What Are Examples Of Major Non-Refundable Tax Credits For Businesses?

Some major non-refundable income tax credits commonly used by businesses include:

  • Research and development tax credit – Provides a credit of up to 20% for qualified research expenses.
  • Foreign tax credit – Offsets federal liability based on taxes paid to foreign countries.
  • Rehabilitation tax credit – Historic preservation incentive of up to 20% for rehab costs.
  • Low-income housing tax credit – Credit based on investments in affordable housing projects.
  • New markets tax credit – Credit for investments in low-income community projects.
  • Disabled access credit – Credit for making accessibility improvements for the disabled.
  • Employee child care tax credit – Credit up to 25% of expenses for employee child care.
  • Biodiesel fuel credit – Credit for selling or using biodiesel fuel blends.

A key limitation of these non-refundable credits is that they cannot reduce tax liability below zero to generate a net refund. Only the refundable portion of some credits provides that benefit.

Businesses should optimize the use of these non-refundable credits each year but be aware the value may be capped based on tax liabilities.

How Do Limitations On Carrying Forward Non-Refundable Credits Minimize Their Value?

The inability to carry forward unused non-refundable tax credits indefinitely is one key limitation that minimizes the ultimate value and benefits companies receive.

For credits like the research tax credit or disabled access credit, if companies cannot use the entire credit in the tax year earned, there are restrictions on carryforwards:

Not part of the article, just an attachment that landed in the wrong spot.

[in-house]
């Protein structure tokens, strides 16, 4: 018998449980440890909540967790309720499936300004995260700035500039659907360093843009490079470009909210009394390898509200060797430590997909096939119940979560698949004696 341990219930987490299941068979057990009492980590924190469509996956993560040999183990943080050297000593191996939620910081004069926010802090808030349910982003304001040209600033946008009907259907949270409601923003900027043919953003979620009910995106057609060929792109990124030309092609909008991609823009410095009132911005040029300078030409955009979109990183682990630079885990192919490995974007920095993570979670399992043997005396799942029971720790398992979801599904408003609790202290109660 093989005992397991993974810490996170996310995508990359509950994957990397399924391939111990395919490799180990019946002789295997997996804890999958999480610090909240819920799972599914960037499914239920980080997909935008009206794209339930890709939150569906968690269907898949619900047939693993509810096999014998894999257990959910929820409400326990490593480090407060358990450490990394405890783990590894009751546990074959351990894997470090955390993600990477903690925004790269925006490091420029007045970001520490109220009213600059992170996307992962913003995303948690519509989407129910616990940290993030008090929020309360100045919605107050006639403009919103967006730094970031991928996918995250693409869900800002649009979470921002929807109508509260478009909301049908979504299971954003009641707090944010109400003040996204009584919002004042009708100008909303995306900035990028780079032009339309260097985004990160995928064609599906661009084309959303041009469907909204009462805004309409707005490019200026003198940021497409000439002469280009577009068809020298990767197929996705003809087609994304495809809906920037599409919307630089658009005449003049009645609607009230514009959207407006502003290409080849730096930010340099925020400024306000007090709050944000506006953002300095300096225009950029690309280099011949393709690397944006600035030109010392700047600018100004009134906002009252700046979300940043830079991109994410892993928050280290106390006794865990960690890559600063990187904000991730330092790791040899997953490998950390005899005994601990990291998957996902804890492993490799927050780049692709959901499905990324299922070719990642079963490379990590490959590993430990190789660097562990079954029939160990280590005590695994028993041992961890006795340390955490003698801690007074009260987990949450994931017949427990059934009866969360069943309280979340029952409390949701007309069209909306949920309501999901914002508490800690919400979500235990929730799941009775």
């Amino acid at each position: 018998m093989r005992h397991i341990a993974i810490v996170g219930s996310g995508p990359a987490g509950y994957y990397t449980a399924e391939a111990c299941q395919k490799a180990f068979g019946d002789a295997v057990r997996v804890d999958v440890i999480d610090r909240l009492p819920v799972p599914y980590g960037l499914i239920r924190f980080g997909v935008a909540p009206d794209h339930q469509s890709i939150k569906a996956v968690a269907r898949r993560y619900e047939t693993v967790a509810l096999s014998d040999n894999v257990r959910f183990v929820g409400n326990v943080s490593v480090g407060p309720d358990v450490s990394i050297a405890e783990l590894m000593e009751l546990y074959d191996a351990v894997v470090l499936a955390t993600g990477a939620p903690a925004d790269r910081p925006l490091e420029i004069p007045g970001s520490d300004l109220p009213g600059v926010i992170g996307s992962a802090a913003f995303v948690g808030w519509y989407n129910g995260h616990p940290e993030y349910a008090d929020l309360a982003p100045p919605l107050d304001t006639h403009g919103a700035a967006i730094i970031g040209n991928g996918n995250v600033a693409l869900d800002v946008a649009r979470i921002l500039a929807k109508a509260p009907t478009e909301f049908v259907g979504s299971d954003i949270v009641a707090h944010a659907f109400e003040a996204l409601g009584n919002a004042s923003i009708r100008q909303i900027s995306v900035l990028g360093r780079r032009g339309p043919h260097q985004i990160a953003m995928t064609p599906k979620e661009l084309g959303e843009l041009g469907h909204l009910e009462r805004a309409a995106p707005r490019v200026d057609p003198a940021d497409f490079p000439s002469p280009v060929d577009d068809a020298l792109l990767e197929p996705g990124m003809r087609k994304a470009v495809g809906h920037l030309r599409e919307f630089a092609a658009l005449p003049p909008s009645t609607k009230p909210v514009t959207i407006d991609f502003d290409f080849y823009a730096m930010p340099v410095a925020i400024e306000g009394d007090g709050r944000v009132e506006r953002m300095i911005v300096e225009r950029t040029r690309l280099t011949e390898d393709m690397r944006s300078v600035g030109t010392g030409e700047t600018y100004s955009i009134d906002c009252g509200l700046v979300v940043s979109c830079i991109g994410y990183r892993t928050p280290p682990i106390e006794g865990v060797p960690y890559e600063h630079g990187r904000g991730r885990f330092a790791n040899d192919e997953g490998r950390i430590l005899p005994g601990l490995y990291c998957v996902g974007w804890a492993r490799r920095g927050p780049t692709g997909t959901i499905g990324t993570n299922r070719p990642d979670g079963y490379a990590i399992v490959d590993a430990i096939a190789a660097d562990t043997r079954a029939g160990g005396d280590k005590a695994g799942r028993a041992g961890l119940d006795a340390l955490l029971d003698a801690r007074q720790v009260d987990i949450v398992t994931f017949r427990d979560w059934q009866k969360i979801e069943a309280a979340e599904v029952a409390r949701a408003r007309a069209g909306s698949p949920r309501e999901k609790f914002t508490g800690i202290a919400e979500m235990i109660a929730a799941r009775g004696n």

• R&D credit – This can only be carried forward up to 20 years.
  • Disabled access credit – This can only be carried forward up to 15 years.
  • Foreign tax credit – Can only be carried forward up to 10 years.
  • Rehabilitation credit – 20-year carryforward period.
  • Employee child care credit – Only a 5-year carryforward.

These limitations create a “use it or lose it” pressure around non-refundable credits. The clock starts ticking once earned.

Whereas with refundable tax credits like the employee retention credit, companies obtain the full current cash benefit. There is no need to worry about losing unclaimed portions years later.

The refundable credit structure provides more flexibility and certainty of utilizing the full value within the window the incentive applies rather than based on the company’s future tax situation.

Can Tax-Exempt Organizations Benefit From The Refundable ERTC?

Yes, tax-exempt organizations were able to benefit from the employee retention tax credit (ERTC) specifically because it was designed as a refundable tax credit.

As non-profit entities, tax-exempt companies do not face the same federal income tax obligations. So non-refundable credits would be worthless or extremely limited in value.